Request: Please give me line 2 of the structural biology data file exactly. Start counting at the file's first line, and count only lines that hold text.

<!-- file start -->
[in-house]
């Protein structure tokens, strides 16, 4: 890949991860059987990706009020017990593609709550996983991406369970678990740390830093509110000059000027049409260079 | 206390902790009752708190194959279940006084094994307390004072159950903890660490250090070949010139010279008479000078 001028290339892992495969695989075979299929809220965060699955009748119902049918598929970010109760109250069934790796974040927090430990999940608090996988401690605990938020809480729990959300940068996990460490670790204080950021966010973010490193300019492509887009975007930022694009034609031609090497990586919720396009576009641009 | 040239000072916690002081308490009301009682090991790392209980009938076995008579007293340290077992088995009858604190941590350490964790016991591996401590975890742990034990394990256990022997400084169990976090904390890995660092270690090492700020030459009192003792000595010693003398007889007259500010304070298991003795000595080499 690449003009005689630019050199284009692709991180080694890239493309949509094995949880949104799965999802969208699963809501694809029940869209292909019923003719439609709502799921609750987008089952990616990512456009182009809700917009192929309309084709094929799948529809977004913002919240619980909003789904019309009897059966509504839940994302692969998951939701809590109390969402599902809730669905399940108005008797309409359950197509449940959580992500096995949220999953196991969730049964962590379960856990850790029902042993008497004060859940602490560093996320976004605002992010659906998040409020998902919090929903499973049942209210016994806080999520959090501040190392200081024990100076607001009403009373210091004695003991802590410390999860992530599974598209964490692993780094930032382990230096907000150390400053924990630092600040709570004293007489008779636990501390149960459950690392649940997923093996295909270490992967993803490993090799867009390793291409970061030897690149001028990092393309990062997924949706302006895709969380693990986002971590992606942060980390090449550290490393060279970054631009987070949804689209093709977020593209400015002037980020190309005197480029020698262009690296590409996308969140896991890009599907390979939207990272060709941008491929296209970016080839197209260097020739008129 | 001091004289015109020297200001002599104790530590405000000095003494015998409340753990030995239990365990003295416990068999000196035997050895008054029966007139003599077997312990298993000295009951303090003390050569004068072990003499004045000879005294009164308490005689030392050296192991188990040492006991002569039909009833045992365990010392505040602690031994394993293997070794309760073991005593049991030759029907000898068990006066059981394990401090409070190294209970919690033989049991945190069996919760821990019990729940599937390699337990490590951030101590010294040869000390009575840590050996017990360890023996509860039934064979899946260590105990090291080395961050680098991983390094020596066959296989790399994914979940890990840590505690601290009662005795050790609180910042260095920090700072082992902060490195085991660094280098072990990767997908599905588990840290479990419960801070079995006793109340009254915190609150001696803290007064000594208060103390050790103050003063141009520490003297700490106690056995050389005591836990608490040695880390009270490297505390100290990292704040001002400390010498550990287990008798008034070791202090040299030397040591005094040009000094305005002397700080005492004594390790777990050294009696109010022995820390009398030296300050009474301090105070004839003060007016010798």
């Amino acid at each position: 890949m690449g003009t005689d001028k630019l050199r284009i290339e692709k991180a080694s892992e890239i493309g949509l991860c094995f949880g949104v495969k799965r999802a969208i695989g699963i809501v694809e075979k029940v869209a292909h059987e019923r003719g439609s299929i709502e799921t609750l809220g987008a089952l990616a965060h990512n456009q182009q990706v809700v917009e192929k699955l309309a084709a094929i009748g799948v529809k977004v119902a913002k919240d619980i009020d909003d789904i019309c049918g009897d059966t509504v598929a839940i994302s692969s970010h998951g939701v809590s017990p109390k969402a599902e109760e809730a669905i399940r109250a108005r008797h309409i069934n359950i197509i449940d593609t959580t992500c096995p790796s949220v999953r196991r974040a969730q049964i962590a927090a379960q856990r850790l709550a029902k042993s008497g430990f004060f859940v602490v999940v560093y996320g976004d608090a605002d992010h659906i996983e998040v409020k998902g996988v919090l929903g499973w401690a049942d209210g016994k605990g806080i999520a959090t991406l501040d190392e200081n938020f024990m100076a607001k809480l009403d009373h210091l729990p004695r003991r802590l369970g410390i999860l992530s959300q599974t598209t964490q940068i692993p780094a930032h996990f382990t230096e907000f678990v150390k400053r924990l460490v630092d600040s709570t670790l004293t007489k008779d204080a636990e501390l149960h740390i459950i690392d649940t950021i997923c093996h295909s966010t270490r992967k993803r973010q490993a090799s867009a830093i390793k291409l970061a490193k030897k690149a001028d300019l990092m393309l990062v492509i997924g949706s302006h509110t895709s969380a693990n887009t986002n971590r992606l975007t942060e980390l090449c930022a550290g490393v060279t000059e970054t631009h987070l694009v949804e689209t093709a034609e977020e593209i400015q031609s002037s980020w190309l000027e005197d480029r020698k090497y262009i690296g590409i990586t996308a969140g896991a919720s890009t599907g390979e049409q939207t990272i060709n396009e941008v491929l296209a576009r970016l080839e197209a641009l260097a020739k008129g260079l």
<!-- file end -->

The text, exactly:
């Protein structure tokens, strides 16, 4: 890949991860059987990706009020017990593609709550996983991406369970678990740390830093509110000059000027049409260079 | 206390902790009752708190194959279940006084094994307390004072159950903890660490250090070949010139010279008479000078 001028290339892992495969695989075979299929809220965060699955009748119902049918598929970010109760109250069934790796974040927090430990999940608090996988401690605990938020809480729990959300940068996990460490670790204080950021966010973010490193300019492509887009975007930022694009034609031609090497990586919720396009576009641009 | 040239000072916690002081308490009301009682090991790392209980009938076995008579007293340290077992088995009858604190941590350490964790016991591996401590975890742990034990394990256990022997400084169990976090904390890995660092270690090492700020030459009192003792000595010693003398007889007259500010304070298991003795000595080499 690449003009005689630019050199284009692709991180080694890239493309949509094995949880949104799965999802969208699963809501694809029940869209292909019923003719439609709502799921609750987008089952990616990512456009182009809700917009192929309309084709094929799948529809977004913002919240619980909003789904019309009897059966509504839940994302692969998951939701809590109390969402599902809730669905399940108005008797309409359950197509449940959580992500096995949220999953196991969730049964962590379960856990850790029902042993008497004060859940602490560093996320976004605002992010659906998040409020998902919090929903499973049942209210016994806080999520959090501040190392200081024990100076607001009403009373210091004695003991802590410390999860992530599974598209964490692993780094930032382990230096907000150390400053924990630092600040709570004293007489008779636990501390149960459950690392649940997923093996295909270490992967993803490993090799867009390793291409970061030897690149001028990092393309990062997924949706302006895709969380693990986002971590992606942060980390090449550290490393060279970054631009987070949804689209093709977020593209400015002037980020190309005197480029020698262009690296590409996308969140896991890009599907390979939207990272060709941008491929296209970016080839197209260097020739008129 | 001091004289015109020297200001002599104790530590405000000095003494015998409340753990030995239990365990003295416990068999000196035997050895008054029966007139003599077997312990298993000295009951303090003390050569004068072990003499004045000879005294009164308490005689030392050296192991188990040492006991002569039909009833045992365990010392505040602690031994394993293997070794309760073991005593049991030759029907000898068990006066059981394990401090409070190294209970919690033989049991945190069996919760821990019990729940599937390699337990490590951030101590010294040869000390009575840590050996017990360890023996509860039934064979899946260590105990090291080395961050680098991983390094020596066959296989790399994914979940890990840590505690601290009662005795050790609180910042260095920090700072082992902060490195085991660094280098072990990767997908599905588990840290479990419960801070079995006793109340009254915190609150001696803290007064000594208060103390050790103050003063141009520490003297700490106690056995050389005591836990608490040695880390009270490297505390100290990292704040001002400390010498550990287990008798008034070791202090040299030397040591005094040009000094305005002397700080005492004594390790777990050294009696109010022995820390009398030296300050009474301090105070004839003060007016010798």